The war, so far failed, that Alberto Fernández declared two months ago against inflation lost one of its main strategists on Monday. The Secretary of Internal Trade, Roberto Feletti, a man who answered directly to the Vice President, Cristina Fernández de Kirchner, presented his resignation due to “discrepancies” with the government’s economic policy. For almost eight months, Feletti tried to control the soaring IPC with a strict price control policy, without success. The 58% year-on-year inflation registered in April will now be a problem that Fernández will have to face alone, without the support of Kirchnerism. Guillermo Hang, director of the Central Bank and personal friend of the Minister of Economy, Martín Guzmán, will take over in Feletti’s place.
Feletti’s departure has been evidence of the political schism that is weighing down the Argentine government today. The official arrived at the Ministry of Commerce with the mandate to control inflation with the same strategy that Cristina Kirchner applied during the end of her second term, in 2015: price controls and agreements with companies. Domestic Trade was the Kirchnerist trench, while President Fernández reserved for himself the negotiations with the IMF, completed at the beginning of the year, and macroeconomic policy. But inflation never stopped growing.
Feletti debuted with a 90-day freezing period for supermarket products and a “care price” plan that covered more than 1,400 products. The regulated basket later added another 600. The official was the voice of Kirchnerism in economic management. From the Secretary of Commerce, he defended, for example, a rise in taxes on agricultural exports to decouple international prices from local ones. In almost eight months of management, he was barely able to offer results: food increased by more than 45%, even above the 38% that general inflation added. Two months ago, when the monthly CPI soared to 6.7%, Feletti began to criticize Minister Guzmán with less and less dissimulation. “I don’t do economic policy, I do price policy”, he justified himself then. The problem, they say from Kirchnerism, is that President Fernández is afraid of fighting with the big companies, which are, at the end of the day, the price setters.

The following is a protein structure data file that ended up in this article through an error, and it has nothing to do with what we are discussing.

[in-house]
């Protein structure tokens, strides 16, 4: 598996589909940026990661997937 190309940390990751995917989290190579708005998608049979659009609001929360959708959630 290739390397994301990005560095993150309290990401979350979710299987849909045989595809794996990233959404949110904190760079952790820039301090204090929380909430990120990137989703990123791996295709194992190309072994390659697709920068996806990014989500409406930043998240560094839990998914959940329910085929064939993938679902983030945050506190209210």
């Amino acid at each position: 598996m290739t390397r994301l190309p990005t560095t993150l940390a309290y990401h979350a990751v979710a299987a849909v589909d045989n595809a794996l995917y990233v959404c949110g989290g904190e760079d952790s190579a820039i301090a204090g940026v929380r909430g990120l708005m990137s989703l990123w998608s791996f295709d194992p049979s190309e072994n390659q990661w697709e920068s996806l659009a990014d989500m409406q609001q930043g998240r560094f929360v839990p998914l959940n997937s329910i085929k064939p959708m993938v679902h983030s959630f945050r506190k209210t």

Being the visible face of the losing fight against inflation was already too heavy a burden for Feletti and, due to political harmony, also for Cristina Kirchner. It has been, at the end of history, a play in which everyone felt like a winner. Kirchnerism detaches itself from a problem that it cannot solve in an adverse macroeconomic context; President Alberto Fernández adds firepower to the Minister of Economy, Martín Guzmán. This young economist recommended to the president by Nobel laureate Joseph Stiglitz resisted the blows of Kirchnerism in recent months and now seems stronger than ever.
Since last Thursday, the Secretary of Commerce joined his Ministry, with Feletti still at the helm, who previously reported to the Ministry of Production. Feletti did not complain about the change, but this Monday he met with Guzmán for two hours and when he said goodbye he presented his resignation. In his exit letter, which was posted on social networks, he spoke of “discrepancies about the path outlined and the selected economic tools” to get Argentina out of the crisis. And he said that the price control policies he applied were effective at least until February, but “became insufficient after the start of the war in Ukraine and the consequent impact on international food prices.”
The price policy will now be in the hands of a Guzmán man, Guillermo Hang. Hang already worked in the Kirchner governments between 2008 and 2015 and even accompanied Guillermo Moreno, Cristina Fernández de Kirchner’s Secretary of Commerce. For President Fernández, the movement of tokens means taking control of strategies that were in the hands of his internal political enemies. But also assume all the political cost of an eventual failure.
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